In this special guest feature, Adam Carrigan, Co-founder and COO of MindsDB, discusses how the democratization of machine learning makes predictive analytics accessible to companies of any size. Adam is an entrepreneur and former Management Consultant at Deloitte. After completing his studies at the Australian National University and the University of Queensland he completed his dissertation at the University of Cambridge – specializing in the use of NLP to predict equity pricing. With significant operational experience in various industries and extensive knowledge in finance, marketing and strategy, Adam co-led his newest venture MindsDB through the YCombinator accelerator and has recently announced $4 Million in seed funding.
While machine learning makes a transformative impact on the business world, it seems larger enterprises are the only ones reaping the benefits. So what about smaller and medium-sized businesses? Are they forced to remain on the sidelines of the AI revolution?
The SMB can glean actionable information out of their corporate data stores by merely embedding an AI layer into their databases. Notably, this all gets accomplished without depending on expensive technical personnel.
What prevents smaller businesses from adopting machine learning?
Adam: As a nascent technology, machine learning remains in a maturing state. Data scientists and software engineers experienced in ML are in great demand throughout the industry and thus also command a very high price. The vast majority of companies cannot budget for these technical resources to implement ML-powered predictive analytics successfully. I conducted some research a few years back about why data scientists are so expensive noting the solution is a systemic one that will take years to correct. Thus, nothing much has changed in the two years since penning this piece.
While cost often has the most significant impact on the decision to hire a data scientist, it is not the only hurdle. Data scientists can’t operate in isolation and require the infrastructure and support to make a meaningful impact. Something that requires time, experience and significant resources to get right. It is hard enough to find a good data scientist let alone one with expertise in a given industry. So even if an SMB has the budget and can recruit a data scientist, they are almost certainly not going to understand your industry, your data and your problems. Thus, this support becomes even more meaningful to success.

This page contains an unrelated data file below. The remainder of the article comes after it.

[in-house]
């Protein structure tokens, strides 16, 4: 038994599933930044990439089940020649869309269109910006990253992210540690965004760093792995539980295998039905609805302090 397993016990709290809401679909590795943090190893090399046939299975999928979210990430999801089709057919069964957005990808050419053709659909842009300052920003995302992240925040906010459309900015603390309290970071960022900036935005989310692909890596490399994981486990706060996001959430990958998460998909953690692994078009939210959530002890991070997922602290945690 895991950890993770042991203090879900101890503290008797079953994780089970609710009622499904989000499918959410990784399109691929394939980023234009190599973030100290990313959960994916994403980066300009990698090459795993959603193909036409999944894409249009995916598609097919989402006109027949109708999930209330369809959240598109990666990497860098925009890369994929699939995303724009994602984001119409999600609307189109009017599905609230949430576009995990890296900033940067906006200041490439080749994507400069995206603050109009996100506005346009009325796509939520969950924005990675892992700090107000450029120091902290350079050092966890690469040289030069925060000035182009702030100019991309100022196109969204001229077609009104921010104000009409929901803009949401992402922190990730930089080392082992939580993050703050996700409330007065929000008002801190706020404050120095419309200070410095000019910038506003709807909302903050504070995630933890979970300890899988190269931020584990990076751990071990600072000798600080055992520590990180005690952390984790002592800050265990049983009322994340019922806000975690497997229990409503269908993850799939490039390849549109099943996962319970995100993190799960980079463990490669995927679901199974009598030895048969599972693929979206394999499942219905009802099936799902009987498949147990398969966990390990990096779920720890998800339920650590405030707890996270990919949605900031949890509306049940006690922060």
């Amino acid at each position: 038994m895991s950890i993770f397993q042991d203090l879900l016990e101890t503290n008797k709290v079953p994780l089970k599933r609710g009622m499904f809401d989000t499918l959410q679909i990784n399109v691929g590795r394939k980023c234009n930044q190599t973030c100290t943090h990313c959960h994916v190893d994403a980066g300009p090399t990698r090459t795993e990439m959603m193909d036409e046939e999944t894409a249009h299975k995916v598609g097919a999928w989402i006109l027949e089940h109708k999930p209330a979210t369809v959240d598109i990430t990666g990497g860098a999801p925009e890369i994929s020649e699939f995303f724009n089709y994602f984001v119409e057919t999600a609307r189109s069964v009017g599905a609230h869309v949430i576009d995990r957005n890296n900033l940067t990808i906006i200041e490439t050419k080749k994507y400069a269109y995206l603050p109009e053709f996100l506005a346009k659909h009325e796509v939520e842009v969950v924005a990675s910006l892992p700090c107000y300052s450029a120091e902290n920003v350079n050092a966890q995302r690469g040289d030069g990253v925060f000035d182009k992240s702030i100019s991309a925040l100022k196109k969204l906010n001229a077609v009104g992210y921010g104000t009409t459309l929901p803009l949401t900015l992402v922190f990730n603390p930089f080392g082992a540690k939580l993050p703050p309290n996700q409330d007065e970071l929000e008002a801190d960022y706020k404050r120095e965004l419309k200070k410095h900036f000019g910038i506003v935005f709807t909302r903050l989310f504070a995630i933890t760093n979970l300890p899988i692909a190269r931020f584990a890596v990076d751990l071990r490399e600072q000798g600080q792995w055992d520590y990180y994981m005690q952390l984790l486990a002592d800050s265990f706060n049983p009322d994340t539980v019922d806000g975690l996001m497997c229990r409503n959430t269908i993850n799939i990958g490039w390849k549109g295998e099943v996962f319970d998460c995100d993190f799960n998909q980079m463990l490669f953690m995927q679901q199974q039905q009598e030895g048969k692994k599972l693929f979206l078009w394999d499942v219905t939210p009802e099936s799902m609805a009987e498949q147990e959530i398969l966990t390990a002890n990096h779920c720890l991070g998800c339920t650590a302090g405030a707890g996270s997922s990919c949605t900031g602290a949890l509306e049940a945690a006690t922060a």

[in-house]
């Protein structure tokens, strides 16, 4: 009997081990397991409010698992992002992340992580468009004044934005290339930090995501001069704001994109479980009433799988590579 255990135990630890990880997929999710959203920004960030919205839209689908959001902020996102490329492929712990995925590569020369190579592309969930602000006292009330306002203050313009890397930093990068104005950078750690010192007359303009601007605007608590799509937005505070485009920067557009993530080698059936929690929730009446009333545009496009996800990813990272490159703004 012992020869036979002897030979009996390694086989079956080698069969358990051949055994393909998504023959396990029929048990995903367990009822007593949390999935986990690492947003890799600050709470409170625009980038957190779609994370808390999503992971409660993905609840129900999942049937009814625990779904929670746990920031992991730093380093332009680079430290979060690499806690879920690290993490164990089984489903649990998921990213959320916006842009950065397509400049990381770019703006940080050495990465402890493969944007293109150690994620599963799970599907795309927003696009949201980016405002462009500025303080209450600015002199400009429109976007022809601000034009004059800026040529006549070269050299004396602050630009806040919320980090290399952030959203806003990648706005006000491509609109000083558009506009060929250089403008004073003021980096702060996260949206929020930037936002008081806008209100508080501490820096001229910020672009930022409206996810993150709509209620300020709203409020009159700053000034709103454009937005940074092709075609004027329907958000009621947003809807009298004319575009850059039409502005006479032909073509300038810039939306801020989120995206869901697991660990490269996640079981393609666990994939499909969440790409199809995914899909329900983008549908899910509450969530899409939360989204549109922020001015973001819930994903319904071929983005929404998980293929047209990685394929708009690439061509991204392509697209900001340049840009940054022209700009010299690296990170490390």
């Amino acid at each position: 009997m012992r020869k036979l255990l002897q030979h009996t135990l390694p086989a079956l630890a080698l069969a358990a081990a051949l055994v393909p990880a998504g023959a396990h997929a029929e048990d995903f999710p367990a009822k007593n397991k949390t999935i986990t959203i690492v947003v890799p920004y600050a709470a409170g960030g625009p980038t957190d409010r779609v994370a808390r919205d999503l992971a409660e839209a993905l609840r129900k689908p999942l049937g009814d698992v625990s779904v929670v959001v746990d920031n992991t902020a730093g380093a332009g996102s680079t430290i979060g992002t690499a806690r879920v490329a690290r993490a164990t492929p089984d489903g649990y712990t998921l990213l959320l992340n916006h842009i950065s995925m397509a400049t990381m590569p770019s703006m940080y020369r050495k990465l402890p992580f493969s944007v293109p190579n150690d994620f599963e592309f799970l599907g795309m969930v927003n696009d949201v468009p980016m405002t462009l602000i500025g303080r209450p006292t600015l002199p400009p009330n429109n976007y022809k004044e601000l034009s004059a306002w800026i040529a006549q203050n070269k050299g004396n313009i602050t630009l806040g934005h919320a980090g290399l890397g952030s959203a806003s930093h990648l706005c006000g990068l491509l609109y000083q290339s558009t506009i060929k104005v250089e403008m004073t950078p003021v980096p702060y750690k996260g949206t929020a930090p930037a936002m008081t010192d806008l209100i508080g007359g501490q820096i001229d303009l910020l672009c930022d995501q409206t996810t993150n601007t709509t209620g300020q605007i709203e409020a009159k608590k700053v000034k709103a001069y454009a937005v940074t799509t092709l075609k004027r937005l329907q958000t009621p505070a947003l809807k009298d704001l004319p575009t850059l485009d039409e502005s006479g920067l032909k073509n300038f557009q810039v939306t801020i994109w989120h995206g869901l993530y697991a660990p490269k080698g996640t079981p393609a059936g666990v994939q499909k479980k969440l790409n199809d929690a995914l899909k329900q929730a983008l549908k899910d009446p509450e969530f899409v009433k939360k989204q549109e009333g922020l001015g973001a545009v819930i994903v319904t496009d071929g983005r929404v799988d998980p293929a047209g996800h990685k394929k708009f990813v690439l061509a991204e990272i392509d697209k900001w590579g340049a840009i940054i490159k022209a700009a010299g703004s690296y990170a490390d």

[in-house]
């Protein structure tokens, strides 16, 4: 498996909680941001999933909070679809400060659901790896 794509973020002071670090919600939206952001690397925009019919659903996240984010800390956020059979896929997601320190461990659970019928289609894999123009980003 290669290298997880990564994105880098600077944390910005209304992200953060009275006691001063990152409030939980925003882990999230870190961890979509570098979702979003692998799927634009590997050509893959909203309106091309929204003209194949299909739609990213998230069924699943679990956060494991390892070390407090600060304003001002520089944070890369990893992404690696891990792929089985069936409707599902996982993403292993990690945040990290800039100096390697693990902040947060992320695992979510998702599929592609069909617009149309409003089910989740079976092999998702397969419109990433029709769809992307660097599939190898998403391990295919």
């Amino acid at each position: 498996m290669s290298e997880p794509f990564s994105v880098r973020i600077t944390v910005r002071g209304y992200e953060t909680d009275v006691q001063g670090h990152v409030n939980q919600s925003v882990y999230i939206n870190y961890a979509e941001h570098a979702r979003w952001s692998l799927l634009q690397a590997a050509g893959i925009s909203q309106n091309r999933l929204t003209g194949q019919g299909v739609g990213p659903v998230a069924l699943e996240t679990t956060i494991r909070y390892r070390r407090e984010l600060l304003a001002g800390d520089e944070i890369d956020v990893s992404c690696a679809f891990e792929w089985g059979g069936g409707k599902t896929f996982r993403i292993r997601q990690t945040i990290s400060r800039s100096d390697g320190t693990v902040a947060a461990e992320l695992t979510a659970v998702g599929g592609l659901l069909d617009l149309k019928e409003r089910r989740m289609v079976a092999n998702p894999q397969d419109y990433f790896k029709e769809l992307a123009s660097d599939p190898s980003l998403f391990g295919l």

How does the democratization of machine learning make a difference?
Adam: As opposed to machine learning replacing employees, the technology actually enhances the human decision-making process. By giving business analysts enhanced capabilities to derive insights from corporate data, smaller companies can make more effective choices no matter the scenario. This approach is already making a difference in many industries from financial services to retail, helping existing employees tackle problems that would usually take a data science team weeks to solve.
A new concept, AI-Tables, illustrates the power of machine learning when in the grasp of the professionals actually using data. A user can run a basic SQL query that returns predictions in a result set. In effect, the machine learning model gets queried in a similar manner as a database table.
Needless to stay, this approach lowers the expertise level needed for working with ML models. Actionable insights from a company’s data store are available to the people that need it, without requiring a data scientist or software engineer.
Can machine learning models be trusted?
Adam: The more important question is “When can machine learning models be trusted?” and equally important “When can’t they?” If the model’s creator or even the management they report to cannot determine the level of trust of the models they are using, this ultimately diminishes their power for change. People will be less likely to rely on it for decision making and thus dull its impact. For this reason, machine learning models need to leverage a concept known as Explainable AI (XAI) that details why the model returned a particular prediction. Armed with the knowledge of the underlying data, the end-user gains the ability to improve the model’s accuracy and gains insight into when the model can be trusted and when it cannot.
Over time, as more people inside the organization use AI-Tables, those underlying models become more trusted. After all, the end goal of democratizing machine learning is making data more accessible and actionable. Smarter decision-making for the business becomes the ultimate result.
AI-Tables and Explainable AI are new innovations at the forefront of making machine learning more accessible.
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